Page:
South Korean police investigated on Monday what caused a crowd surge that killed more than 150 people, including 26 foreigners, during Halloween festivities in Seoul in the country’s worst disaster in years, as President Yoon Suk Yeol and tens of thousands of others paid respects to the dead at special mourning sites.
Saturday’s disaster was concentrated in a sloped, narrow alley in Seoul’s Itaewon neighborhood, a popular nightlife district, with witnesses and survivors recalling a “hell-like” chaos with people falling on each other like dominoes. They said the entire Itaewon area was jammed with slow-moving vehicles and partygoers clad in Halloween costumes, making it impossible for rescuers and ambulances to reach the crammed alleys in time.
Police said they've launched a 475-member task force to investigate the crush.
Officers have obtained videos taken by about 50 security cameras in the area and are also analyzing video clips posted on social media. They have interviewed more than 40 witnesses and survivors so far, senior police officer Nam Gu-Jun told reporters Monday.
Other police officers said they are trying to find exactly when and where the crowd surge started and how it developed. They said a team of police officers and government forensic experts searched the Itaewon area on Monday.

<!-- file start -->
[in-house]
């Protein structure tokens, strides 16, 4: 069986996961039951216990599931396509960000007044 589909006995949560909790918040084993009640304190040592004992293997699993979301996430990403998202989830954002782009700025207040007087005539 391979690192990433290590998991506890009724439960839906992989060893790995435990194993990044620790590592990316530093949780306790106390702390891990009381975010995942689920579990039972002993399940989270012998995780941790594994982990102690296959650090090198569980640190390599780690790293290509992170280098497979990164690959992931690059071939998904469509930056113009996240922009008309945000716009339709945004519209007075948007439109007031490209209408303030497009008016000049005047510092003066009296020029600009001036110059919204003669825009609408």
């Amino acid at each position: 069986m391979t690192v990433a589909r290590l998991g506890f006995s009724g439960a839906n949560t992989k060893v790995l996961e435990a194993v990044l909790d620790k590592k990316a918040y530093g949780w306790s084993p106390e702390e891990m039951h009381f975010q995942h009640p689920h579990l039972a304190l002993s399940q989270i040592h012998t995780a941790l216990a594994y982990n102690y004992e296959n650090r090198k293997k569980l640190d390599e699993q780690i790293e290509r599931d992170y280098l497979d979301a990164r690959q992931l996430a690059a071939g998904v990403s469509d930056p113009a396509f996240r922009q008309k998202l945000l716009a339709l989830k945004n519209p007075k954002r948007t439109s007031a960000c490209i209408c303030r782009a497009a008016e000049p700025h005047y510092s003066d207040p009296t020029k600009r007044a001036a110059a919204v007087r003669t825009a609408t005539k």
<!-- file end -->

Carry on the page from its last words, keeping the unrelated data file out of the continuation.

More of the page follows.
“The government will thoroughly investigate the cause of the incident and do its best to make necessary improvements of systems to prevent a similar accident from recurring,” Prime Minister Han Duck-soo said at the start of a government meeting on the disaster.
The Itaewon area, famous for its cosmopolitan atmosphere, is the country’s hottest spot for Halloween-themed events and parties, which have grown increasingly popular among young South Koreans in recent years. An estimated 100,000 people were gathered there in the country’s largest Halloween celebration since the pandemic began.
The dead included 26 foreign nationals.
One of the Americans killed was Anne Gieske, a University of Kentucky nursing student from northern Kentucky who was doing a study-abroad program in South Korea, the university said in a statement. The other was Steven Blesi, 20, his father, Steve Blesi, wrote on Twitter after earlier seeking information about his son.
Blesi appealed for information after not hearing from his son, asking, “If anyone has any news please share.” After a flood of responses offering help and support, he tweeted, “We just got confirmation our son died,” followed by “Thank you for the outpouring of love. We need time to grieve.”
Australian victim Grace Rached, a Sydney film production assistant, was described by her family as “our life of the party.” Her family said in a statement that “We are missing our gorgeous angel Grace, who lit up the room with her infectious smile.”
The Japanese dead included Mei Tomikawa, who was studying Korean language in Seoul, according to Japanese media. Her father, Ayumu Tomikawa, told Japanese public broadcaster NHK that his daughter “really liked South Korea and was enjoying her life there.”